A skip bid occurs when a player makes a bid that skips a level of bidding. Jump overcalls, for instance, are skip bids, as are double raises and splinters. The problem with skip bids, however, is that they can have an adverse effect on the opponents' tempo. For example, imagine an auction that begins:


With a bad hand you would be tempted to just pass without a second's thought. If you happen to have a good hand, though, you need some time to think about what to bid. If you finally decide to pass, you will have (unlawfully) shown some values in your hand through the slowness of your pass. Now partner, depending on whether or not you made a slow or fast pass, may decide to take another bid.

This is why, in duplicate bridge, skip bid warnings are often used to tell one's opponents that a skip bid is about to be made. In every bidding box there is a red card that says Stop. To make a skip bid warning:

  1. Pull out the Stop card and place it on the table
  2. Say "Skip bid"
  3. Pull out the desired bid from the bidding box and place it on the table
  4. Put the Stop card back in the bidding box

The next player must then wait for 10 seconds before making his call, even if he has a lousy hand and has nothing to think about. The 10 second wait is supposed to prevent the unlawful conveyance of information by requiring players to make all their bids after the same time delay.

Do's and Don'ts

  1. You are not required to use skip bid warnings in duplicate bridge. However, should you decide to adopt the practice, you are supposed to always use warnings when about to make skip bids. In short, use them always or never.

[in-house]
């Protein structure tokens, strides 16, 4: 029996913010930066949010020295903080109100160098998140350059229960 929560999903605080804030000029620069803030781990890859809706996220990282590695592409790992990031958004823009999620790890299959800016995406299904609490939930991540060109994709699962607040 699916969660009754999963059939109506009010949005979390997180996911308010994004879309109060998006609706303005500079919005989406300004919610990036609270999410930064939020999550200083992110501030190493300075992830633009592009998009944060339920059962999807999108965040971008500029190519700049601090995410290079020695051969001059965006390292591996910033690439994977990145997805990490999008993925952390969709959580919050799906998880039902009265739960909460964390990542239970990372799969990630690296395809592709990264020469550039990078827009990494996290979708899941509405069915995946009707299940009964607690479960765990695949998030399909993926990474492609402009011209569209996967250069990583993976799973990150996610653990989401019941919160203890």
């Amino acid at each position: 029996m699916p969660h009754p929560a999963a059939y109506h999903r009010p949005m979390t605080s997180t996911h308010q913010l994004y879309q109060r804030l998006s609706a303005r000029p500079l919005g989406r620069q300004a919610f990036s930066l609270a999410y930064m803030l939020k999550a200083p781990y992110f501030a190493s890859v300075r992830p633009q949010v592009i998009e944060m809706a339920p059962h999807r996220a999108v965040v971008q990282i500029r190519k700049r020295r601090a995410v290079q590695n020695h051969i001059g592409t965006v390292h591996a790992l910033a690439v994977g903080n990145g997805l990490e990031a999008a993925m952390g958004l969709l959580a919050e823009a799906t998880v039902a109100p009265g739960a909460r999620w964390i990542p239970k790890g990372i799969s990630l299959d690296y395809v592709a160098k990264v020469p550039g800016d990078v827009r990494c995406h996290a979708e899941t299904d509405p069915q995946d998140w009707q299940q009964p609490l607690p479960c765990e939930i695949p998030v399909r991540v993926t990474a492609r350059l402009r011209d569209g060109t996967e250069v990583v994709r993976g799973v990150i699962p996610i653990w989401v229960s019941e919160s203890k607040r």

2. When your RHO has made a skip bid warning, count ten seconds off in your head, not out loud.
  3. Even if your RHO does not make a warning before a skip bid, it is usually best to wait a few seconds anyway.
  4. Not all skip bids were created equal. There are some skip bid auctions where your opponents will not really expect you to wait ten seconds because you will rarely have anything to think about, and there are some skip bid auctions where your opponents really will expect you to wait the full ten seconds. Some examples of auctions where you usually can just pass quickly:


99% of uncontested game auctions end with three passes, so no one expects you to pause here before passing.



Some examples of auctions where you are really expected to pause:

PassPass2H 1?

1 Weak.

You are always expected to wait after a preempt.

1DDbl 13D 2?

1 Takeout.
2 Weak.

Similarly, you are always expected to pause after a weak skip bid by your RHO.